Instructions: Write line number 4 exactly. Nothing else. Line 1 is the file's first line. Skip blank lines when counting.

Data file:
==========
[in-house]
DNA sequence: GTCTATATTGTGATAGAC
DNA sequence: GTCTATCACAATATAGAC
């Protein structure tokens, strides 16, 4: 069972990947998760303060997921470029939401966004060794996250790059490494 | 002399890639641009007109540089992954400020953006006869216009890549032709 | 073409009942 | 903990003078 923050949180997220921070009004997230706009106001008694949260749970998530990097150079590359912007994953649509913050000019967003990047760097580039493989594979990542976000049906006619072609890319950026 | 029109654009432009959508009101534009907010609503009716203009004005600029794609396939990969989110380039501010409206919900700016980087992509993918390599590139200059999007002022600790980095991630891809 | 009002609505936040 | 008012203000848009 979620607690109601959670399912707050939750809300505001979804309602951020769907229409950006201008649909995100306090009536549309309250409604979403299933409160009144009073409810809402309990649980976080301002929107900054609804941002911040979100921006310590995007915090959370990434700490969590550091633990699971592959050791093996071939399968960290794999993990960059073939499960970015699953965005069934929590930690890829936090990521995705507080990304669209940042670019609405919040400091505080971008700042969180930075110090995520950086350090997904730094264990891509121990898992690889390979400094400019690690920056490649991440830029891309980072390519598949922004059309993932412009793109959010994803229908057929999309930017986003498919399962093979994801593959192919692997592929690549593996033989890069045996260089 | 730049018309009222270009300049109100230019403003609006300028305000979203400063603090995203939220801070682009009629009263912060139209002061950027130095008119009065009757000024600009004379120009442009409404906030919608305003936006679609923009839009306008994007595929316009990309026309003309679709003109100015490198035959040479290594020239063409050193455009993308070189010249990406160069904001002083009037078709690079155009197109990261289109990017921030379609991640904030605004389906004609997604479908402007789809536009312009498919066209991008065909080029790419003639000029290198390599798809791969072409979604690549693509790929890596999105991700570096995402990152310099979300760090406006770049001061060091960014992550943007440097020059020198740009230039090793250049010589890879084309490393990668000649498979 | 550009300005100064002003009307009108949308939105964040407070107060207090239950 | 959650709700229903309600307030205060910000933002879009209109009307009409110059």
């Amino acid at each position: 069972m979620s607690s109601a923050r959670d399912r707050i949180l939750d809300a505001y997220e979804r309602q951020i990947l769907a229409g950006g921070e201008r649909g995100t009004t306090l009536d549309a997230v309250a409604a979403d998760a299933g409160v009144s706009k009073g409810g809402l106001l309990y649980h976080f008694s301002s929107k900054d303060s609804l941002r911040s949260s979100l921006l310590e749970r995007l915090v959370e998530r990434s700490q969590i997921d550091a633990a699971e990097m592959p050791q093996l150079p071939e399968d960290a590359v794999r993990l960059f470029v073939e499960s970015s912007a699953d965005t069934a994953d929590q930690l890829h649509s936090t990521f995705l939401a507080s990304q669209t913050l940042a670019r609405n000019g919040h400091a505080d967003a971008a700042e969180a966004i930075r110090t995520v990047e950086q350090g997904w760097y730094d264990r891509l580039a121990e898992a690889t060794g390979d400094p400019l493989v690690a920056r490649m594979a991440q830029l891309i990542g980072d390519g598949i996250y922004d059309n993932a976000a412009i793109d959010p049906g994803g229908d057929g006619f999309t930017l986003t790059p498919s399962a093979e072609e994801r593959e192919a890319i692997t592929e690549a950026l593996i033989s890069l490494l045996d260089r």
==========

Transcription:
């Protein structure tokens, strides 16, 4: 069972990947998760303060997921470029939401966004060794996250790059490494 | 002399890639641009007109540089992954400020953006006869216009890549032709 | 073409009942 | 903990003078 923050949180997220921070009004997230706009106001008694949260749970998530990097150079590359912007994953649509913050000019967003990047760097580039493989594979990542976000049906006619072609890319950026 | 029109654009432009959508009101534009907010609503009716203009004005600029794609396939990969989110380039501010409206919900700016980087992509993918390599590139200059999007002022600790980095991630891809 | 009002609505936040 | 008012203000848009 979620607690109601959670399912707050939750809300505001979804309602951020769907229409950006201008649909995100306090009536549309309250409604979403299933409160009144009073409810809402309990649980976080301002929107900054609804941002911040979100921006310590995007915090959370990434700490969590550091633990699971592959050791093996071939399968960290794999993990960059073939499960970015699953965005069934929590930690890829936090990521995705507080990304669209940042670019609405919040400091505080971008700042969180930075110090995520950086350090997904730094264990891509121990898992690889390979400094400019690690920056490649991440830029891309980072390519598949922004059309993932412009793109959010994803229908057929999309930017986003498919399962093979994801593959192919692997592929690549593996033989890069045996260089 | 730049018309009222270009300049109100230019403003609006300028305000979203400063603090995203939220801070682009009629009263912060139209002061950027130095008119009065009757000024600009004379120009442009409404906030919608305003936006679609923009839009306008994007595929316009990309026309003309679709003109100015490198035959040479290594020239063409050193455009993308070189010249990406160069904001002083009037078709690079155009197109990261289109990017921030379609991640904030605004389906004609997604479908402007789809536009312009498919066209991008065909080029790419003639000029290198390599798809791969072409979604690549693509790929890596999105991700570096995402990152310099979300760090406006770049001061060091960014992550943007440097020059020198740009230039090793250049010589890879084309490393990668000649498979 | 550009300005100064002003009307009108949308939105964040407070107060207090239950 | 959650709700229903309600307030205060910000933002879009209109009307009409110059």